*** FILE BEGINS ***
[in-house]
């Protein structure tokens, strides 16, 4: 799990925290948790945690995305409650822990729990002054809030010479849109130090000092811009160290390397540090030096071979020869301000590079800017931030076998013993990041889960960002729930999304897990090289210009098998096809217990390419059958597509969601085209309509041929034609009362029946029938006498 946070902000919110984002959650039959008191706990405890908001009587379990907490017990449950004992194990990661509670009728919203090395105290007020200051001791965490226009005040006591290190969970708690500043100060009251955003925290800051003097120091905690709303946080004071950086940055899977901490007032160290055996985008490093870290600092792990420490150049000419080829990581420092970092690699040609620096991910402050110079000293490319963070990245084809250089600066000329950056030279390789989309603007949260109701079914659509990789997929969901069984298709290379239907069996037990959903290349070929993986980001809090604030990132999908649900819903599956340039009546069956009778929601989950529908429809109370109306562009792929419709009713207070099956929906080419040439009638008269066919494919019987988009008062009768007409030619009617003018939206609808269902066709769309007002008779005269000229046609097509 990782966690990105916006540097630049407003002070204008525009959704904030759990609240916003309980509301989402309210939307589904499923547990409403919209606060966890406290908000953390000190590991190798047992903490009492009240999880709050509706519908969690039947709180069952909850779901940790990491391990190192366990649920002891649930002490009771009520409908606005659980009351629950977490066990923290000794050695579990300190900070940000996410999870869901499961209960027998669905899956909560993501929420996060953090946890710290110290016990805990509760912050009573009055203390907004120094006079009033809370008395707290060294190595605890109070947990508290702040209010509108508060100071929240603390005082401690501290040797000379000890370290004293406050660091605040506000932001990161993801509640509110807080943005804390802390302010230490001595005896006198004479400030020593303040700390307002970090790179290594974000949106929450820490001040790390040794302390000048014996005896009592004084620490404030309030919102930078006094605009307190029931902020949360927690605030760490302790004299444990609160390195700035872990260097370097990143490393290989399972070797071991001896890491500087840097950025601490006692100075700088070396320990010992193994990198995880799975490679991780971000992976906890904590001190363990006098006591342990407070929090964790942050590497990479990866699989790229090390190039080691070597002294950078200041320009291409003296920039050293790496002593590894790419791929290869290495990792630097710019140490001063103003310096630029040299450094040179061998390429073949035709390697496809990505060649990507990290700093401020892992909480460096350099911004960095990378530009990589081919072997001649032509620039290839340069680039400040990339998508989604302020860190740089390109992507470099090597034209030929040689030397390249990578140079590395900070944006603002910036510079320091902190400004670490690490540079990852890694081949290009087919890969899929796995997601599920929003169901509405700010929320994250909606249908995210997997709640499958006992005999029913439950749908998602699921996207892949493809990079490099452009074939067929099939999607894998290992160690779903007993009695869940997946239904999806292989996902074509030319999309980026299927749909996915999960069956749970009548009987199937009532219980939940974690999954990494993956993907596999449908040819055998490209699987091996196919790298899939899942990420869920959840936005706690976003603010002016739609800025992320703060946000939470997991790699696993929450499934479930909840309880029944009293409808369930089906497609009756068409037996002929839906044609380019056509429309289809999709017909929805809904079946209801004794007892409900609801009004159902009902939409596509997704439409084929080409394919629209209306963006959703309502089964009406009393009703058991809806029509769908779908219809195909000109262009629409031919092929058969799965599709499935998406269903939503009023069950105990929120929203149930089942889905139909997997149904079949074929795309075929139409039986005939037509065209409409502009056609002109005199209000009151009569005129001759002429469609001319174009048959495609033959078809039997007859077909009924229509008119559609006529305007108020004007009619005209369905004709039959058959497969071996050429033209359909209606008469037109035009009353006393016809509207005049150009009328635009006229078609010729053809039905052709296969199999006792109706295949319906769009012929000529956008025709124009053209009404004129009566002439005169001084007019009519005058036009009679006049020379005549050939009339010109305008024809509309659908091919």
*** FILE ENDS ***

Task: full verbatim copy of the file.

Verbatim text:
[in-house]
């Protein structure tokens, strides 16, 4: 799990925290948790945690995305409650822990729990002054809030010479849109130090000092811009160290390397540090030096071979020869301000590079800017931030076998013993990041889960960002729930999304897990090289210009098998096809217990390419059958597509969601085209309509041929034609009362029946029938006498 946070902000919110984002959650039959008191706990405890908001009587379990907490017990449950004992194990990661509670009728919203090395105290007020200051001791965490226009005040006591290190969970708690500043100060009251955003925290800051003097120091905690709303946080004071950086940055899977901490007032160290055996985008490093870290600092792990420490150049000419080829990581420092970092690699040609620096991910402050110079000293490319963070990245084809250089600066000329950056030279390789989309603007949260109701079914659509990789997929969901069984298709290379239907069996037990959903290349070929993986980001809090604030990132999908649900819903599956340039009546069956009778929601989950529908429809109370109306562009792929419709009713207070099956929906080419040439009638008269066919494919019987988009008062009768007409030619009617003018939206609808269902066709769309007002008779005269000229046609097509 990782966690990105916006540097630049407003002070204008525009959704904030759990609240916003309980509301989402309210939307589904499923547990409403919209606060966890406290908000953390000190590991190798047992903490009492009240999880709050509706519908969690039947709180069952909850779901940790990491391990190192366990649920002891649930002490009771009520409908606005659980009351629950977490066990923290000794050695579990300190900070940000996410999870869901499961209960027998669905899956909560993501929420996060953090946890710290110290016990805990509760912050009573009055203390907004120094006079009033809370008395707290060294190595605890109070947990508290702040209010509108508060100071929240603390005082401690501290040797000379000890370290004293406050660091605040506000932001990161993801509640509110807080943005804390802390302010230490001595005896006198004479400030020593303040700390307002970090790179290594974000949106929450820490001040790390040794302390000048014996005896009592004084620490404030309030919102930078006094605009307190029931902020949360927690605030760490302790004299444990609160390195700035872990260097370097990143490393290989399972070797071991001896890491500087840097950025601490006692100075700088070396320990010992193994990198995880799975490679991780971000992976906890904590001190363990006098006591342990407070929090964790942050590497990479990866699989790229090390190039080691070597002294950078200041320009291409003296920039050293790496002593590894790419791929290869290495990792630097710019140490001063103003310096630029040299450094040179061998390429073949035709390697496809990505060649990507990290700093401020892992909480460096350099911004960095990378530009990589081919072997001649032509620039290839340069680039400040990339998508989604302020860190740089390109992507470099090597034209030929040689030397390249990578140079590395900070944006603002910036510079320091902190400004670490690490540079990852890694081949290009087919890969899929796995997601599920929003169901509405700010929320994250909606249908995210997997709640499958006992005999029913439950749908998602699921996207892949493809990079490099452009074939067929099939999607894998290992160690779903007993009695869940997946239904999806292989996902074509030319999309980026299927749909996915999960069956749970009548009987199937009532219980939940974690999954990494993956993907596999449908040819055998490209699987091996196919790298899939899942990420869920959840936005706690976003603010002016739609800025992320703060946000939470997991790699696993929450499934479930909840309880029944009293409808369930089906497609009756068409037996002929839906044609380019056509429309289809999709017909929805809904079946209801004794007892409900609801009004159902009902939409596509997704439409084929080409394919629209209306963006959703309502089964009406009393009703058991809806029509769908779908219809195909000109262009629409031919092929058969799965599709499935998406269903939503009023069950105990929120929203149930089942889905139909997997149904079949074929795309075929139409039986005939037509065209409409502009056609002109005199209000009151009569005129001759002429469609001319174009048959495609033959078809039997007859077909009924229509008119559609006529305007108020004007009619005209369905004709039959058959497969071996050429033209359909209606008469037109035009009353006393016809509207005049150009009328635009006229078609010729053809039905052709296969199999006792109706295949319906769009012929000529956008025709124009053209009404004129009566002439005169001084007019009519005058036009009679006049020379005549050939009339010109305008024809509309659908091919």